Computerised cognitive–behavioural therapy for adults with intellectual disability: randomised controlled trial

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Abstract

Background

Despite the evidence base for computer-assisted cognitive–behavioural therapy (CBT) in the general population, it has not yet been adapted for use with adults who have an intellectual disability.

Aims

To evaluate the utility of a CBT computer game for adults who have an intellectual disability.

Method

A 2×3 (group×time) randomised controlled trial design was used. Fifty-two adults with mild to moderate intellectual disability and anxiety or depression were randomly allocated to two groups: computerised CBT (cCBT) or psychiatric treatment as usual (TAU), and assessed at pre-treatment, post-treatment and 3-month follow-up. Forty-nine participants were included in the final analysis.

Results

A significant group×time interaction was observed on the primary outcome measure of anxiety (Glasgow Anxiety Scale for people with an Intellectual Disability), favouring cCBT over TAU, but not on the primary outcome measure of depression (Glasgow Depression Scale for people with a Learning Disability). A medium effect size for anxiety symptoms was observed at post-treatment and a large effect size was observed after follow-up. Reliability of Change Indices indicated that the intervention produced clinically significant change in the cCBT group in comparison with TAU.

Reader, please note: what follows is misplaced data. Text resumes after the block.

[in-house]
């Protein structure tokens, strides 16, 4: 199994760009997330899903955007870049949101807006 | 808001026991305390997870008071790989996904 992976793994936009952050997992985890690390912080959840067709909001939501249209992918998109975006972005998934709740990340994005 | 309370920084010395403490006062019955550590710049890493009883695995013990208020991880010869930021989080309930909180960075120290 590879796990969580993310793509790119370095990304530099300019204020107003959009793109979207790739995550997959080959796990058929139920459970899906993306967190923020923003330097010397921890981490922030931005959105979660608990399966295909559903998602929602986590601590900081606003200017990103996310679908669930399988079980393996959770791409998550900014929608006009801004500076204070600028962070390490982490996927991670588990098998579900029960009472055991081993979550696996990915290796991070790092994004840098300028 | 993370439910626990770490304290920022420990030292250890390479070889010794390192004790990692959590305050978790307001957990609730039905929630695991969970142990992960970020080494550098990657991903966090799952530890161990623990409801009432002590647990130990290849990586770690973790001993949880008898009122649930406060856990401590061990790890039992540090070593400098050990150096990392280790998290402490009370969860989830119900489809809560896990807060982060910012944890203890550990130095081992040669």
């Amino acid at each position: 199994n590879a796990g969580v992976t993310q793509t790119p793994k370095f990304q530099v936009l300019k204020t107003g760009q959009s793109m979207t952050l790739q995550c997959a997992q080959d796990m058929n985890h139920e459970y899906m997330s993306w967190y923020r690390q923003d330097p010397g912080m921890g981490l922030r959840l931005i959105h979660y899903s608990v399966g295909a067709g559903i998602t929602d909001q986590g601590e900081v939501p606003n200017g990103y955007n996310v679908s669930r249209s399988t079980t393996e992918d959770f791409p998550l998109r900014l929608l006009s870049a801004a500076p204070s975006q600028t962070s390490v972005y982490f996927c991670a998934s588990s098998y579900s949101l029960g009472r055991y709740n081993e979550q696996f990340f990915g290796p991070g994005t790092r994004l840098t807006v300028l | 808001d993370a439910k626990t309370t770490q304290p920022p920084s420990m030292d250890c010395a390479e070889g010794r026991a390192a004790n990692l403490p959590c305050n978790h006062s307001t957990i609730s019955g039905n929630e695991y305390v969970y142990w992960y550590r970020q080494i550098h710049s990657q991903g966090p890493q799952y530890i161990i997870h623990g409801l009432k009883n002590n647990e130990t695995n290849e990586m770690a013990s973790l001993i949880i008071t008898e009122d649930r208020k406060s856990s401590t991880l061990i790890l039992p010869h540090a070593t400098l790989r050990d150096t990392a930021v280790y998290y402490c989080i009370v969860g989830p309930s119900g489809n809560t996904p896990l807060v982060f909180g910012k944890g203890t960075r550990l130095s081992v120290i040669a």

Conclusions

As the first application of cCBT for adults with intellectual disability, this intervention appears to be a useful treatment option to reduce anxiety symptoms in this population.

Declaration of interest

None.

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